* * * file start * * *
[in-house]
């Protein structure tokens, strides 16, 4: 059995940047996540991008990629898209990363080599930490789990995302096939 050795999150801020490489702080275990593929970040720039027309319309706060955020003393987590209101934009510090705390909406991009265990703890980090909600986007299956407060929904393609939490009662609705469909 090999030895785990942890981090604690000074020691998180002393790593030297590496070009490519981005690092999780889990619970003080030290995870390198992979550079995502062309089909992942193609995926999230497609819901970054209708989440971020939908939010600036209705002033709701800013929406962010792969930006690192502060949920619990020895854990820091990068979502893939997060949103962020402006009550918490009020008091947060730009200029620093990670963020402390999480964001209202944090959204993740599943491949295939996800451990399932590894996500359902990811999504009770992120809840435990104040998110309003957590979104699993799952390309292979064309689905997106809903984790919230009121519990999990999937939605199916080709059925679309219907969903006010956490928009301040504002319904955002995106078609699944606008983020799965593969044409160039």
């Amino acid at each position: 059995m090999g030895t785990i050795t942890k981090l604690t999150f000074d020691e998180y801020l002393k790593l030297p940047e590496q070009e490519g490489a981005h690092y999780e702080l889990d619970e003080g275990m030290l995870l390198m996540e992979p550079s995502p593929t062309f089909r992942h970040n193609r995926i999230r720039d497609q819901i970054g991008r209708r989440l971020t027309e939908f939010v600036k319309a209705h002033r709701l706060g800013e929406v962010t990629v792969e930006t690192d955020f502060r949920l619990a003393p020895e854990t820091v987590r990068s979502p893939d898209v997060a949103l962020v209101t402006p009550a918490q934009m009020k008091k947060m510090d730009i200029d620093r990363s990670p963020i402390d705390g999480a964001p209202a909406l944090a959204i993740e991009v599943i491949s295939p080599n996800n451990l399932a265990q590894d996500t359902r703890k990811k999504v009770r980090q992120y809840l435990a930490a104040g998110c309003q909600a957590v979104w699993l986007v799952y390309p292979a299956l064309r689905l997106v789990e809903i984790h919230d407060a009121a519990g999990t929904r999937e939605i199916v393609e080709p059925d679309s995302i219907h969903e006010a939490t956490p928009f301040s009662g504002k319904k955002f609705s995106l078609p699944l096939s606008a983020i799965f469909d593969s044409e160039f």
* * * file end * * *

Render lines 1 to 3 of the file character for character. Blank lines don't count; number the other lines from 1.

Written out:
[in-house]
């Protein structure tokens, strides 16, 4: 059995940047996540991008990629898209990363080599930490789990995302096939 050795999150801020490489702080275990593929970040720039027309319309706060955020003393987590209101934009510090705390909406991009265990703890980090909600986007299956407060929904393609939490009662609705469909 090999030895785990942890981090604690000074020691998180002393790593030297590496070009490519981005690092999780889990619970003080030290995870390198992979550079995502062309089909992942193609995926999230497609819901970054209708989440971020939908939010600036209705002033709701800013929406962010792969930006690192502060949920619990020895854990820091990068979502893939997060949103962020402006009550918490009020008091947060730009200029620093990670963020402390999480964001209202944090959204993740599943491949295939996800451990399932590894996500359902990811999504009770992120809840435990104040998110309003957590979104699993799952390309292979064309689905997106809903984790919230009121519990999990999937939605199916080709059925679309219907969903006010956490928009301040504002319904955002995106078609699944606008983020799965593969044409160039």
């Amino acid at each position: 059995m090999g030895t785990i050795t942890k981090l604690t999150f000074d020691e998180y801020l002393k790593l030297p940047e590496q070009e490519g490489a981005h690092y999780e702080l889990d619970e003080g275990m030290l995870l390198m996540e992979p550079s995502p593929t062309f089909r992942h970040n193609r995926i999230r720039d497609q819901i970054g991008r209708r989440l971020t027309e939908f939010v600036k319309a209705h002033r709701l706060g800013e929406v962010t990629v792969e930006t690192d955020f502060r949920l619990a003393p020895e854990t820091v987590r990068s979502p893939d898209v997060a949103l962020v209101t402006p009550a918490q934009m009020k008091k947060m510090d730009i200029d620093r990363s990670p963020i402390d705390g999480a964001p209202a909406l944090a959204i993740e991009v599943i491949s295939p080599n996800n451990l399932a265990q590894d996500t359902r703890k990811k999504v009770r980090q992120y809840l435990a930490a104040g998110c309003q909600a957590v979104w699993l986007v799952y390309p292979a299956l064309r689905l997106v789990e809903i984790h919230d407060a009121a519990g999990t929904r999937e939605i199916v393609e080709p059925d679309s995302i219907h969903e006010a939490t956490p928009f301040s009662g504002k319904k955002f609705s995106l078609p699944l096939s606008a983020i799965f469909d593969s044409e160039f």